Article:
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KPMG launched Chain Fusion, a suite of analytic tools that help financial institutions manage crypto assets. It will help companies prove that they own cryptocurrency, operate multi-signature wallets, and monitor transactions.
Big four auditing firm KPMG launched a cryptocurrency management suite with some new analytic features. According to a company’s announcement, the new KPMG Chain Fusion suite is focusing on enabling financial technology companies to more effectively offer crypto-asset services inside the institutional frames.
The news follows a KPMG report which suggested that institutional custody services are of the crucial meaning.
Crypto assets are working pretty much different than traditional assets especially when it comes to technology infrastructure, operational mechanics, and built-in risks. All those differences evolve to challenges in data management which are adequate to meet client account management, anti-money laundering, and security necessities.
KPMG Chain fusion focuses on dealing with the issues caused by the ways crypto assets are compared to more traditional assets. Director and co-lead of the firm’s crypto asset services team Sam Wyner stated:
“Regulators and auditors expect fully implemented controls and processes within and across a cryptoasset business — whether they are cryptoasset or traditional systems or anything in between.”
KPMG Wants to Explore Cryptocurrency and Blockchain
KPMG is progressively investing in blockchain-related services. The company last year launched a blockchain-based track and trace platform in Australia, China, and Japan. In January, KPMG also stated that internet-of-things and blockchain technology will be used together for dealing with the fallout of climate change.
But let’s go back a bit to KPMG saying that owning cryptocurrency is still considered a risk by institutional investors. In March KPMG estimated that more than $9.8 billion worth of crypto has been stolen since 2017.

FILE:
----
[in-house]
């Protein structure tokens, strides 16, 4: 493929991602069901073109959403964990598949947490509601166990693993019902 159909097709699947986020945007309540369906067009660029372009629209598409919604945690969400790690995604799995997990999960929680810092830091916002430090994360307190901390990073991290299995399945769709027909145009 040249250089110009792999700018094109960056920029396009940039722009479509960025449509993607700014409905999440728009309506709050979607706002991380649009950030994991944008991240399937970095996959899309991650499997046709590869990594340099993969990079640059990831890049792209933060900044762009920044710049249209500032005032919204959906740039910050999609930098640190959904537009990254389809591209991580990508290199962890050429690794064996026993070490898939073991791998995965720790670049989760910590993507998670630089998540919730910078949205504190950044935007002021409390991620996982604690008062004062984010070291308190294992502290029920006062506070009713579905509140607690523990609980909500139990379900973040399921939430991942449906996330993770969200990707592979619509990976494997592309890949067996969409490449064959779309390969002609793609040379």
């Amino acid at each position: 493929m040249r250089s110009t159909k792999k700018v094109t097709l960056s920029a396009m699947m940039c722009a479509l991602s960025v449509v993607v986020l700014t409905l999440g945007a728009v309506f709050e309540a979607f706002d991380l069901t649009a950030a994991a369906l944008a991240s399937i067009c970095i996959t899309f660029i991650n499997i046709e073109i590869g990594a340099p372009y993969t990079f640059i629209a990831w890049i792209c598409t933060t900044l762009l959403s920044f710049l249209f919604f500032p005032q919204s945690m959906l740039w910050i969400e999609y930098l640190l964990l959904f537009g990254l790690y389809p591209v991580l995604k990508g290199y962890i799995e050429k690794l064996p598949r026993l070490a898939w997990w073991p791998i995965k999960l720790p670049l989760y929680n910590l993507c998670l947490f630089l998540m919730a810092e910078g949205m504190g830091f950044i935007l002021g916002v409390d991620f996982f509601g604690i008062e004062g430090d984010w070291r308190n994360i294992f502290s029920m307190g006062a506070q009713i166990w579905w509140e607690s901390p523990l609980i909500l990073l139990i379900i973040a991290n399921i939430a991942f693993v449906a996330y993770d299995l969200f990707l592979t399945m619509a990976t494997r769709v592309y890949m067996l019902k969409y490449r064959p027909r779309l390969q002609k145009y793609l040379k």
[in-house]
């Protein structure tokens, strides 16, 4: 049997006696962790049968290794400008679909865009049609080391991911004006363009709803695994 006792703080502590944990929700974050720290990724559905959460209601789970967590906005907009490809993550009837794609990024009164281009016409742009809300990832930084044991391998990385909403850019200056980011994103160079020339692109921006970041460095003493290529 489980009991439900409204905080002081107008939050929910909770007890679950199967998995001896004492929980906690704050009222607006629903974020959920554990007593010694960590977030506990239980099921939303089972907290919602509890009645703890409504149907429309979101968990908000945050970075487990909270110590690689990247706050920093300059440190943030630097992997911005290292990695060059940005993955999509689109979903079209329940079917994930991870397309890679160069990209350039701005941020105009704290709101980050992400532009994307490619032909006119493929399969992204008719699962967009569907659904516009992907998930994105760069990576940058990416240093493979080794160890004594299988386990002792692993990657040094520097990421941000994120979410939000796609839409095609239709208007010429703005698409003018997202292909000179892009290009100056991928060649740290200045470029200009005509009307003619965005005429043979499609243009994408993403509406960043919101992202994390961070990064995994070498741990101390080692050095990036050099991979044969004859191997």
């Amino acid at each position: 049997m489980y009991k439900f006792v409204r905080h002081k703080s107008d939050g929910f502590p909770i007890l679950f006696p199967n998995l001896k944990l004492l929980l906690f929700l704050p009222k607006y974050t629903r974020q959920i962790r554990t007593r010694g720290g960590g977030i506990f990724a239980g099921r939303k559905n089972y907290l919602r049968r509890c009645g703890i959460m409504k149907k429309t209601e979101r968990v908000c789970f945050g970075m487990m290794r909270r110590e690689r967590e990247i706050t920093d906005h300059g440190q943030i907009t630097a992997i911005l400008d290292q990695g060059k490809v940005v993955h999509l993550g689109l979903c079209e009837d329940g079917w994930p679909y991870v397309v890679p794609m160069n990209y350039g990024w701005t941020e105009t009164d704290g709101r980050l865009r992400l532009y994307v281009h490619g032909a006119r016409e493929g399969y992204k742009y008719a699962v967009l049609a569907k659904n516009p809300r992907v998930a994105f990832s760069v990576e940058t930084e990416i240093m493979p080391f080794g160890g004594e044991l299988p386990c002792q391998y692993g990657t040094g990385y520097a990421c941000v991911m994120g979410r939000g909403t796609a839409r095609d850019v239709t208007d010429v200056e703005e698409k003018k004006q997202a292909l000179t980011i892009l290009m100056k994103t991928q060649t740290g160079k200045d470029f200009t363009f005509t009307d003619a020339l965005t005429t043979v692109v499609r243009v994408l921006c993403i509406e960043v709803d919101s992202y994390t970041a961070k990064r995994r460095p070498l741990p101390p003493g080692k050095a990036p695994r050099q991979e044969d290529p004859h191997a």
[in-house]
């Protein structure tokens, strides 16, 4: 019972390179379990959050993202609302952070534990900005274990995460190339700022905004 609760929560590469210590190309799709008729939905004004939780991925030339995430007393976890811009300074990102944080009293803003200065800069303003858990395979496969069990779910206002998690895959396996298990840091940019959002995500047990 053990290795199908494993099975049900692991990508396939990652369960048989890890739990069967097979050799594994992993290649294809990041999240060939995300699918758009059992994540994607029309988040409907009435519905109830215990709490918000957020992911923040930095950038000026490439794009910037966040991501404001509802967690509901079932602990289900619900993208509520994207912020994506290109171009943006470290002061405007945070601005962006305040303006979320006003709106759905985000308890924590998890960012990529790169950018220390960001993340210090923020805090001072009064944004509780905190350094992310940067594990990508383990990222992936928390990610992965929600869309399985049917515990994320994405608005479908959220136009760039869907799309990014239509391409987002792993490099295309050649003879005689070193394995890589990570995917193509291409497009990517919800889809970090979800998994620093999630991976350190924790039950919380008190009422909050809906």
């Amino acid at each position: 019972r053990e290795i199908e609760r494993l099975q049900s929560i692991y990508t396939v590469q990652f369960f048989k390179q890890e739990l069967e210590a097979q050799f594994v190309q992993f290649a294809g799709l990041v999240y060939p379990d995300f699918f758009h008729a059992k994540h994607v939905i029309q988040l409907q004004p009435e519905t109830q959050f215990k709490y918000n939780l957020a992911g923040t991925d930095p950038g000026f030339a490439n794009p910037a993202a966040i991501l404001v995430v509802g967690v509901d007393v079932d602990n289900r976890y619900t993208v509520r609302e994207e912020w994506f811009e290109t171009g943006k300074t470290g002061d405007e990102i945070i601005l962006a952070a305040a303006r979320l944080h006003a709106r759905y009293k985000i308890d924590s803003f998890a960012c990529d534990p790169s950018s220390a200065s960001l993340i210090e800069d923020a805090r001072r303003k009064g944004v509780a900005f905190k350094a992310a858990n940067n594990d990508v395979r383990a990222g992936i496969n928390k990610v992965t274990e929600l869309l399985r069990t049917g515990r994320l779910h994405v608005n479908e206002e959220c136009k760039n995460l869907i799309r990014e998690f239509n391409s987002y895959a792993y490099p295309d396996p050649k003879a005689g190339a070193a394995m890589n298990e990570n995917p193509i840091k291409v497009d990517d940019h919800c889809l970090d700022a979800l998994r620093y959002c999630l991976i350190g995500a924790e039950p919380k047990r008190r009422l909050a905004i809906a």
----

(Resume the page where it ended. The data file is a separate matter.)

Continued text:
In its report, it writes that the careless security and unsatisfactorily written code were responsible for most frauds. As institutional investors took Bitcoin (BTC) and Ethereum (ETH) to their portfolios, securing the tokens becoming a critical issue.
The need to keep the market demand satisfied came out in numerous companies that are offering custody services, both from traditional companies like Fidelity and Intercontinental Exchange and already well-known crypto players as are Coinbase and Gemini.
Even though we are keen to say that the good thing about crypto is it being decentralized – that can be seen as a double-edged sword. Exactly this decentralization makes it easier to do the “crypto heist” or, translated, steal the crypto and use it. The thing is, to prove you are the owner of the cryptocurrency, you simply have to provide the private key with no ties to identities or government records.
Even though not all cases compromised actual private keys, appropriately securing funds has been challenging for existing curators as are exchanges for example. Twelve of them have been hacked in 2019, including Binance, and a total of almost $300 million has been stolen.
The report also says there is a great need to improve concession methods for keeping cryptocurrencies for customers. Anti-money laundering and know your client rules must be checked by all industry participants, banks and exchanges included. However, even for traditional institutions with mature compliance processes, KPMG believes their methodologies need to be optimized in light of the “unique considerations for crypto-assets and related data-management challenges.”